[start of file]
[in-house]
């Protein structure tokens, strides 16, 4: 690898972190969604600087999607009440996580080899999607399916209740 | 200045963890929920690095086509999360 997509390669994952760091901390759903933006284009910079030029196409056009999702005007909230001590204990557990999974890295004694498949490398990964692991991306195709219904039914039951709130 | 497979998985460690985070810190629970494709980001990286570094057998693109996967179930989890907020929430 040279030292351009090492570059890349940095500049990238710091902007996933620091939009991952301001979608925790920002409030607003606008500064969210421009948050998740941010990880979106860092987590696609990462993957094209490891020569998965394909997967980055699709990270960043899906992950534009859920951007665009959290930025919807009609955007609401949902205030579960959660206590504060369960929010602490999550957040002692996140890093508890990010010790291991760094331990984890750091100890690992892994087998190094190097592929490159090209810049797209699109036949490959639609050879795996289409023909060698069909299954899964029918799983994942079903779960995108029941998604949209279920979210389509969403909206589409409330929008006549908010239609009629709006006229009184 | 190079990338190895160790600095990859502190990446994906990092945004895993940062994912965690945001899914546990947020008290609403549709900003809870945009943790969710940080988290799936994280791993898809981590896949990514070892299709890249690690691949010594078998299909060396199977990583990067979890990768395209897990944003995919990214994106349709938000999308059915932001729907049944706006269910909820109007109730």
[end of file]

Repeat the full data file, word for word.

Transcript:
[in-house]
């Protein structure tokens, strides 16, 4: 690898972190969604600087999607009440996580080899999607399916209740 | 200045963890929920690095086509999360 997509390669994952760091901390759903933006284009910079030029196409056009999702005007909230001590204990557990999974890295004694498949490398990964692991991306195709219904039914039951709130 | 497979998985460690985070810190629970494709980001990286570094057998693109996967179930989890907020929430 040279030292351009090492570059890349940095500049990238710091902007996933620091939009991952301001979608925790920002409030607003606008500064969210421009948050998740941010990880979106860092987590696609990462993957094209490891020569998965394909997967980055699709990270960043899906992950534009859920951007665009959290930025919807009609955007609401949902205030579960959660206590504060369960929010602490999550957040002692996140890093508890990010010790291991760094331990984890750091100890690992892994087998190094190097592929490159090209810049797209699109036949490959639609050879795996289409023909060698069909299954899964029918799983994942079903779960995108029941998604949209279920979210389509969403909206589409409330929008006549908010239609009629709006006229009184 | 190079990338190895160790600095990859502190990446994906990092945004895993940062994912965690945001899914546990947020008290609403549709900003809870945009943790969710940080988290799936994280791993898809981590896949990514070892299709890249690690691949010594078998299909060396199977990583990067979890990768395209897990944003995919990214994106349709938000999308059915932001729907049944706006269910909820109007109730």